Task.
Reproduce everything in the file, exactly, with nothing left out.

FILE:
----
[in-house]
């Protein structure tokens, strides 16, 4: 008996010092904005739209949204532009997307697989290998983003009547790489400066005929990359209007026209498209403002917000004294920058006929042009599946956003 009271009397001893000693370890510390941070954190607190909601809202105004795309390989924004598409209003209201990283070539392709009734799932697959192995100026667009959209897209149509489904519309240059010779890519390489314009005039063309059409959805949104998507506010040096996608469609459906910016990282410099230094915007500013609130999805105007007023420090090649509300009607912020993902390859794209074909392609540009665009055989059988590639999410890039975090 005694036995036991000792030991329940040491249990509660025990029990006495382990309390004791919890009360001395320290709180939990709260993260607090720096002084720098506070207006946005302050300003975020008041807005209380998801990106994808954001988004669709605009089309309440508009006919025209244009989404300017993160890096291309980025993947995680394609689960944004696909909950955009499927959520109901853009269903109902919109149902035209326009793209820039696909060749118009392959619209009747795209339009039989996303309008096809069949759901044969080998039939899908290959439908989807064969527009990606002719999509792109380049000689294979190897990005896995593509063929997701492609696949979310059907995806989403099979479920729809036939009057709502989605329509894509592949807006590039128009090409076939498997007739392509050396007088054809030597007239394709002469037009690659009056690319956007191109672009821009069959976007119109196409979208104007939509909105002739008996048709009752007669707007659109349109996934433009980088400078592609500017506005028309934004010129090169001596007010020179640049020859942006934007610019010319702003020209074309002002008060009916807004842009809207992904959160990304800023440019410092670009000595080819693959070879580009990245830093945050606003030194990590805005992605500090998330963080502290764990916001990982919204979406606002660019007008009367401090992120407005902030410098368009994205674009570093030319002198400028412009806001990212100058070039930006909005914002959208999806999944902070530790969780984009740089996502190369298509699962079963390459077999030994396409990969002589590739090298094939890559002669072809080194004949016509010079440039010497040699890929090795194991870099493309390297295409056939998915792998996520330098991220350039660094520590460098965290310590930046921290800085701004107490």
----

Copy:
[in-house]
């Protein structure tokens, strides 16, 4: 008996010092904005739209949204532009997307697989290998983003009547790489400066005929990359209007026209498209403002917000004294920058006929042009599946956003 009271009397001893000693370890510390941070954190607190909601809202105004795309390989924004598409209003209201990283070539392709009734799932697959192995100026667009959209897209149509489904519309240059010779890519390489314009005039063309059409959805949104998507506010040096996608469609459906910016990282410099230094915007500013609130999805105007007023420090090649509300009607912020993902390859794209074909392609540009665009055989059988590639999410890039975090 005694036995036991000792030991329940040491249990509660025990029990006495382990309390004791919890009360001395320290709180939990709260993260607090720096002084720098506070207006946005302050300003975020008041807005209380998801990106994808954001988004669709605009089309309440508009006919025209244009989404300017993160890096291309980025993947995680394609689960944004696909909950955009499927959520109901853009269903109902919109149902035209326009793209820039696909060749118009392959619209009747795209339009039989996303309008096809069949759901044969080998039939899908290959439908989807064969527009990606002719999509792109380049000689294979190897990005896995593509063929997701492609696949979310059907995806989403099979479920729809036939009057709502989605329509894509592949807006590039128009090409076939498997007739392509050396007088054809030597007239394709002469037009690659009056690319956007191109672009821009069959976007119109196409979208104007939509909105002739008996048709009752007669707007659109349109996934433009980088400078592609500017506005028309934004010129090169001596007010020179640049020859942006934007610019010319702003020209074309002002008060009916807004842009809207992904959160990304800023440019410092670009000595080819693959070879580009990245830093945050606003030194990590805005992605500090998330963080502290764990916001990982919204979406606002660019007008009367401090992120407005902030410098368009994205674009570093030319002198400028412009806001990212100058070039930006909005914002959208999806999944902070530790969780984009740089996502190369298509699962079963390459077999030994396409990969002589590739090298094939890559002669072809080194004949016509010079440039010497040699890929090795194991870099493309390297295409056939998915792998996520330098991220350039660094520590460098965290310590930046921290800085701004107490």